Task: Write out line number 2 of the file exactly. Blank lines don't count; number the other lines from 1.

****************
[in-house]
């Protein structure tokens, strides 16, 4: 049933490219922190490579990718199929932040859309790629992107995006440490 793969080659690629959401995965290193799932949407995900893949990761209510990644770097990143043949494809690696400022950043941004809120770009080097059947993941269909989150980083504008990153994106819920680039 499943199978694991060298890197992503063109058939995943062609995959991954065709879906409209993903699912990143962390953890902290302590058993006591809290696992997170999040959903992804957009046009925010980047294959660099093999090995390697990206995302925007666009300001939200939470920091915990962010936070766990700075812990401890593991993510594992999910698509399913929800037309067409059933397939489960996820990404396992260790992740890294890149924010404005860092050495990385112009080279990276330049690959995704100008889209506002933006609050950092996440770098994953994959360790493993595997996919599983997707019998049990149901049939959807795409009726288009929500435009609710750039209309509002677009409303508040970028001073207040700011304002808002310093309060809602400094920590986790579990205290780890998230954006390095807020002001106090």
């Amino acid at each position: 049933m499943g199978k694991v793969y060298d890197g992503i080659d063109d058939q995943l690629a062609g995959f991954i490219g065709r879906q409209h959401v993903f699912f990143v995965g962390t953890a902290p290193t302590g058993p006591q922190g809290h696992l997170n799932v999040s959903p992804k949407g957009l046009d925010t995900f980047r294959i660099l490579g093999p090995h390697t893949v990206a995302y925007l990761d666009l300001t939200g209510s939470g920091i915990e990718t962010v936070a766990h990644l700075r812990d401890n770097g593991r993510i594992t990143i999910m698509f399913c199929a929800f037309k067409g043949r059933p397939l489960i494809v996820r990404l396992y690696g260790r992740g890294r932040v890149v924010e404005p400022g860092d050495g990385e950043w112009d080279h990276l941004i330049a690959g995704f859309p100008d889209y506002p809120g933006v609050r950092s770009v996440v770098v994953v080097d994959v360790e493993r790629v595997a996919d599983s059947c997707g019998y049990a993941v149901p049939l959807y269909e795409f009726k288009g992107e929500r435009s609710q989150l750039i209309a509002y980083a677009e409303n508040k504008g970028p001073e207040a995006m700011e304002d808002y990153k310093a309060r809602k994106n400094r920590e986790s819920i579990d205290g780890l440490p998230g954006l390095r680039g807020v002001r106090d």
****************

């Protein structure tokens, strides 16, 4: 049933490219922190490579990718199929932040859309790629992107995006440490 793969080659690629959401995965290193799932949407995900893949990761209510990644770097990143043949494809690696400022950043941004809120770009080097059947993941269909989150980083504008990153994106819920680039 499943199978694991060298890197992503063109058939995943062609995959991954065709879906409209993903699912990143962390953890902290302590058993006591809290696992997170999040959903992804957009046009925010980047294959660099093999090995390697990206995302925007666009300001939200939470920091915990962010936070766990700075812990401890593991993510594992999910698509399913929800037309067409059933397939489960996820990404396992260790992740890294890149924010404005860092050495990385112009080279990276330049690959995704100008889209506002933006609050950092996440770098994953994959360790493993595997996919599983997707019998049990149901049939959807795409009726288009929500435009609710750039209309509002677009409303508040970028001073207040700011304002808002310093309060809602400094920590986790579990205290780890998230954006390095807020002001106090």